In a collective sale of private homes, residents who oppose it will still have to pay any seller’s stamp duty that applies to them, Second Minister for Finance Lawrence Wong said in Parliament yesterday.
“If the sale occurs within the holding period, the seller’s stamp duty is applied, regardless of whether an individual owner consented to or opposed the sale,” he said.
The collective sale committee is given the powers to enter into a sale and purchase agreement on behalf of all owners when it gets the consent of the required majority of residents in the specified property, he added. The agreement is binding on all owners.
Mr Wong, who is also the National Development Minister, was replying to Mr Lim Biow Chuan (Mountbatten) who asked whether the seller’s stamp duty is waived for those who did not sign the agreement to launch a collective sale.
This stamp duty was introduced in 2010 with the aim of discouraging short-term holding of residential properties. It is part of the Government’s measures to ensure a stable and sustainable property market.
The collective sale of properties below 10 years old requires the consent of at least 90 per cent of residents by share value and strata area, and at least 80 per cent for developments 10 years or older.
The seller’s stamp duty varies according to how long a person has owned the property.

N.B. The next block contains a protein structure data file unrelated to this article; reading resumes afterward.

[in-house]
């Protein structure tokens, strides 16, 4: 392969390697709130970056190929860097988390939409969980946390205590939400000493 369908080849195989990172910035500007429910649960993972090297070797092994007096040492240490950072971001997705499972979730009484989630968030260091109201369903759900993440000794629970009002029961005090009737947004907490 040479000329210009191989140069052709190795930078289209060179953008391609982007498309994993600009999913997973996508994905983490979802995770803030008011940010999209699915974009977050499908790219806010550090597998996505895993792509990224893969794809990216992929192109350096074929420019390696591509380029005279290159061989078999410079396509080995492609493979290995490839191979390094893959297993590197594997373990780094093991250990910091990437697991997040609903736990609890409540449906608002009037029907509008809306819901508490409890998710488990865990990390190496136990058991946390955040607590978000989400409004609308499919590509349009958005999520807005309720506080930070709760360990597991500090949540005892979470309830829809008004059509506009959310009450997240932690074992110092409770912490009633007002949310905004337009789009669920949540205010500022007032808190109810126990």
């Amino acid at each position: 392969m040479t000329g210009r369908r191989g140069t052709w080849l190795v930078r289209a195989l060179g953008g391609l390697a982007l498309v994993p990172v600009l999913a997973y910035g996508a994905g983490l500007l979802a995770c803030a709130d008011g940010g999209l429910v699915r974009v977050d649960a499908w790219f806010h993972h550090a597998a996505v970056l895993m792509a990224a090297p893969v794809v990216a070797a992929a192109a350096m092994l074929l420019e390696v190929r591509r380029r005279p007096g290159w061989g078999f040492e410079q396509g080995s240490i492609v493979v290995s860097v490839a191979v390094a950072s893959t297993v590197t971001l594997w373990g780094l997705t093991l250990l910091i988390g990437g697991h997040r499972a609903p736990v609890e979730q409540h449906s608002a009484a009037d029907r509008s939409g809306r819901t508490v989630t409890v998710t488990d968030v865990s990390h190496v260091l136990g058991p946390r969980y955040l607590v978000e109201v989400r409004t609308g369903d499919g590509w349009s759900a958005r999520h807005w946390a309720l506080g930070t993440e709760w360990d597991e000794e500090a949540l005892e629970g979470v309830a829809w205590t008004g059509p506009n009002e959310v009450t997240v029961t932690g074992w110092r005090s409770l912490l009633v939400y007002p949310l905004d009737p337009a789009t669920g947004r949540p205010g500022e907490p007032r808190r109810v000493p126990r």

Home owners who do not consent to a collective sale can file their objections at the Strata Titles Board, which will look into them and make a decision, Mr Wong said. Such objections can be on grounds like financial loss.
Pacific Mansion resident C.K. Lim, for example, did not consent to the collective sale of his flat in March this year, but was asked to pay a stamp duty of 12 per cent of his apartment’s selling price of $3.26 million, which works out to around $380,000.
He bought the apartment in October 2016 because of its choice location in District 9 and proximity to River Valley Primary School, which he wants his two-year-old daughter to attend when she turns six.
“If the seller’s stamp duty is meant to deter speculative buyers, then it is missing the mark as we intended to stay here for the long run,” said Mr Lim, 45, who works in the finance sector.
A collective sale committee member of a condominium in the east that is undergoing collective sale, who declined to be named, said the seller’s stamp duty is why it is difficult to convince recent home buyers to give their consent to the sale agreement or reserve price.
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